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Dif­fer­en­tial Equa­tions are the one of the primary math­em­at­ic­al tools used in sci­ence and engin­eer­ing. Phys­ics is abso­lutely no excep­tion and it’s almost impossible to per­form any mean­ing­ful phys­ics without util­ising dif­fer­en­tial equa­tions. At their heart is the descrip­tion of both the time and spa­tial vari­ations of a par­tic­u­lar quant­ity. The clas­sic example of a dif­fer­en­tial equa­tions is the ‘wave equa­tion’. This equa­tion (for example) is seen in the study of springs, sound, light, heat, elec­tro­mag­net­ism and many many more! The solu­tions of the equa­tions are the ‘wave­func­tions’; these are the phys­ic­ally sig­ni­fic­ant quant­it­ies which describe the motion etc., of particles. In this playl­ist I dis­cuss the meth­od of power series solu­tions, the meth­od of Frobeni­us, Laplace’s Equa­tion, the Sch­rodinger Equa­tion and finally I derive the wave­func­tions of the hydro­gen atom (this clearly requires some phys­ics also).

Return to Video Tutori­als A-F

Power Series Solu­tions to DEs

Meth­od of Frobenius

The Laplace Equation

The Meth­od of Sep­ar­a­tion of Variables

The Wave­func­tions of the Hydro­gen Atom

Video # Video Tutori­al Title Remarks
1 Clas­si­fic­a­tion of Dif­fer­en­tial Equations Dis­cuss­ing all the terms by which we clas­si­fy dif­fer­en­tial equations
2 What are Power Series Used For? I try to motiv­ate the prac­tic­al use of power series in physics
3 Where Power Series Start Do they start at n=0, n=1, n=3 etc?
4 Shift­ing Power Series Indices A very import­ant skill; shift­ing from n=1 to n=0 (say)
5 Dif­fer­en­ti­at­ing Power Series As simple as it sounds but import­ant when we dis­cuss the meth­od of Frobenius
6 Mul­tiply­ing Power Series by Functions Dis­cuss­ing the impact on where the power series start
7 The Char­ac­ter­ist­ic Equa­tion 1/2 Deriv­ing the Char­ac­ter­ist­ic Equa­tion for solv­ing equa­tions with con­stant coefficients
8 Intro­duc­tion to Power Series Solutions How dif­fer­en­tial equa­tions are solved using the meth­od of power series solutions
9 Gen­er­al and Par­tic­u­lar Solutions Not yet recorded
10 The Gen­er­al Solution To 2nd order D.Es., with con­stant coef­fi­cients using power series
11 Power Series Example 1 y”- y’ = 0
12 Power Series Example 2 y” + 4y = 0
13 Power Series Example 3 y” — 9y = 0
14 a Proof of the Wronskian Find out if your solu­tions are lin­early depend­ent or not
14 b Intro­duc­tion to the Meth­od of Frobenius Solv­ing equa­tions which are not ana­lyt­ic using power series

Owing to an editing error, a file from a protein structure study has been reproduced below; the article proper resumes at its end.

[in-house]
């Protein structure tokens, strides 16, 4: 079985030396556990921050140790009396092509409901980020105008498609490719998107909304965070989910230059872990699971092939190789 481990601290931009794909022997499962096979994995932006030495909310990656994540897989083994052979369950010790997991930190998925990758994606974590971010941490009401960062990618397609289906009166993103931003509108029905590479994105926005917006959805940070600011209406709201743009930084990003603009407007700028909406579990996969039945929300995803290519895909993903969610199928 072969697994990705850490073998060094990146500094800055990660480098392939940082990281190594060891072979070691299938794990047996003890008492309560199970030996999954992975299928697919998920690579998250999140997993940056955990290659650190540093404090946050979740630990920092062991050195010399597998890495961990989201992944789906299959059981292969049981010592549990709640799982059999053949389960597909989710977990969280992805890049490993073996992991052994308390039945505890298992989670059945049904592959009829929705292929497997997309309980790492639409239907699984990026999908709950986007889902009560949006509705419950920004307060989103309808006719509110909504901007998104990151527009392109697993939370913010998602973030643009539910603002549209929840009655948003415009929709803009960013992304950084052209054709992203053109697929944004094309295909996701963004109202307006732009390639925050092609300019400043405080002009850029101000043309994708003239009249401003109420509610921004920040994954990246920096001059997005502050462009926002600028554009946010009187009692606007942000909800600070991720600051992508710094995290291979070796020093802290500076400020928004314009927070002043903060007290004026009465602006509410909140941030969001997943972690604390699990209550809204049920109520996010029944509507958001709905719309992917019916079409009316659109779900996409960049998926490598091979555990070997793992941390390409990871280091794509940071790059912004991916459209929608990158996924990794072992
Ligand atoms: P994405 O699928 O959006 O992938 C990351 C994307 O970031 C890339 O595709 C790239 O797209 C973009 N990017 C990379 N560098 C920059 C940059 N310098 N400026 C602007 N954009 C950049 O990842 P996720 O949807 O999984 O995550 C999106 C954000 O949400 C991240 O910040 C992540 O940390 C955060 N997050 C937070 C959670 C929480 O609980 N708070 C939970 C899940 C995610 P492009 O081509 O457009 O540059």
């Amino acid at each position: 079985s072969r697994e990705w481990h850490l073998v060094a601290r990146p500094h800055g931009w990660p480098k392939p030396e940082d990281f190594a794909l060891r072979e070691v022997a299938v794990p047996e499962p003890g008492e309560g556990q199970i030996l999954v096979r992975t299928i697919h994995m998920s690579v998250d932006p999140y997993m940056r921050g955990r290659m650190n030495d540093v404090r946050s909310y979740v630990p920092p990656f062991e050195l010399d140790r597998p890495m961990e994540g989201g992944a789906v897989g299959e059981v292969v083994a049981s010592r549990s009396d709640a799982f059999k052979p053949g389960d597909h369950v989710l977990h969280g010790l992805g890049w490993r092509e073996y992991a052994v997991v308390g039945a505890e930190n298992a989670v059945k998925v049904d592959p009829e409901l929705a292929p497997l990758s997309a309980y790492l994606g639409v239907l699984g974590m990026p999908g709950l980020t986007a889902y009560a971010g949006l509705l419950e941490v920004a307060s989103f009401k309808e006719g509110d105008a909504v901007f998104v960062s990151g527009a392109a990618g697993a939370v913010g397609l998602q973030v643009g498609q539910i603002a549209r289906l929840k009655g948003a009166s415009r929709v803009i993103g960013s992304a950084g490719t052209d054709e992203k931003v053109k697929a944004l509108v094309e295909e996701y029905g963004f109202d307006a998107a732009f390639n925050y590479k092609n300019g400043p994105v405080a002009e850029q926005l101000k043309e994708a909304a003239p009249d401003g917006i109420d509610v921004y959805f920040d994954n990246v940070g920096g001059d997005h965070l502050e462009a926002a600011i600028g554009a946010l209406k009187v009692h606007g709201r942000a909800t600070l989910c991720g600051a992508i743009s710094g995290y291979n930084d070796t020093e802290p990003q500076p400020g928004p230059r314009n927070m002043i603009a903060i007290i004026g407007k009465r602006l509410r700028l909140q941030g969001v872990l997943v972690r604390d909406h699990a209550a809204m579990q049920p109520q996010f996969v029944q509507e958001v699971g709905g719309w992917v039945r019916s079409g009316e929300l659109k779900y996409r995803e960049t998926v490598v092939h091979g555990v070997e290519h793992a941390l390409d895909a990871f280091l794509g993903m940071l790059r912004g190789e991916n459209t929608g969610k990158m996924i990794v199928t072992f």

15 a Example 1 Part 1 x2 + y” + (x — x2)y’ — y =0
15 b Example 2 Part 2 x2 + y” + (x — x2)y’ — y =0
16 a Example 1 Part 1 xy” + 2y’ + xy = 0
16 b Example 1 Part 2 xy” + 2y’ + xy = 0
17 Example 3 (x2 + 1)y” + xy’ — y = 0
18    
19    
20 Intro­duc­tion to Laplace’s Equation V” = 0
21 Earnshaw’s The­or­em No loc­al max­ima or min­ima are permitted
22 First Unique­ness Theorem Why the function’s value at the bound­ary is important
23 Second Unique­ness Theorem  
24 Intro­duc­tion to Sep­ar­a­tion of Variables The fun­da­ment­als of using this very power­ful tech­nique to solve dif­fer­en­tial equations
25 Char­ac­ter­ist­ic Equa­tion 2/2 Deriv­a­tion of the Char­ac­ter­ist­ic Equation
26 Sep­ar­a­tion of Vari­ables Example 1  V” = 0 to include the use of Four­i­er Series
27 Sep­ar­a­tion of Vari­ables Example 2  V” = 0 (new bound­ary con­di­tions) to include the use of Four­i­er Series
28 Sep­ar­a­tion of Vari­ables Example 3  V” = 0 (new bound­ary con­di­tions) to include the use of Four­i­er Series
29 Prop­er­ties of Sep­ar­able Solutions  Why sta­tion­ary state solu­tions are the fun­da­ment­als of Quantum Mechanics
30 Spher­ic­al Polar Co-ordinates  Rect­an­gu­lar to spher­ic­al polar co-ordin­ates is required for the wave­func­tions of Hydrogen
31 Laplace Equa­tion in Spher­ic­al Co-ords Con­vert­ing the D.E., to spher­ic­al polar coordinates
32 The Radi­al Equation The first of the three ordin­ary equa­tions res­ult­ing from the meth­od of sep­ar­a­tion of variables
33 Lapla­cian in Spher­ic­al Coordinates A very tedi­ous deriv­a­tion of a very import­ant operator
34 The Azi­muth­al Equation The second of the three ordin­ary equa­tions res­ult­ing from the meth­od of sep­ar­a­tion of variables
35 The Polar Angle Equation The third of the three ordin­ary equa­tions res­ult­ing from the meth­od of sep­ar­a­tion of variables
36 Sch­rodinger Equa­tion in Spher­ic­al Co-ords Sim­pli­fy­ing the deriv­a­tion of the Hydro­gen atom wavefunctions
37 The Radi­al Equa­tion for Hydrogen  
38 Wave­func­tions of Hydrogen A deriv­a­tion of the wave­func­tions of the Hydro­gen atom
39 Quantum Num­bers Where they come from and why they are useful
40 Elec­tron Orbitals The Peri­od­ic Table

 

dif­fer­en­tial equa­tions frobeni­us laplace’s equa­tion vari­ables sep­ar­a­tion com­plete­ness ortho­gon­al ortho­gon­al­ity dif­fer­en­tial equa­tions frobeni­us laplace’s equa­tion vari­ables sep­ar­a­tion com­plete­ness ortho­gon­al ortho­gon­al­ity dif­fer­en­tial equa­tions frobeni­us laplace’s equa­tion vari­ables sep­ar­a­tion com­plete­ness ortho­gon­al orthogonality 

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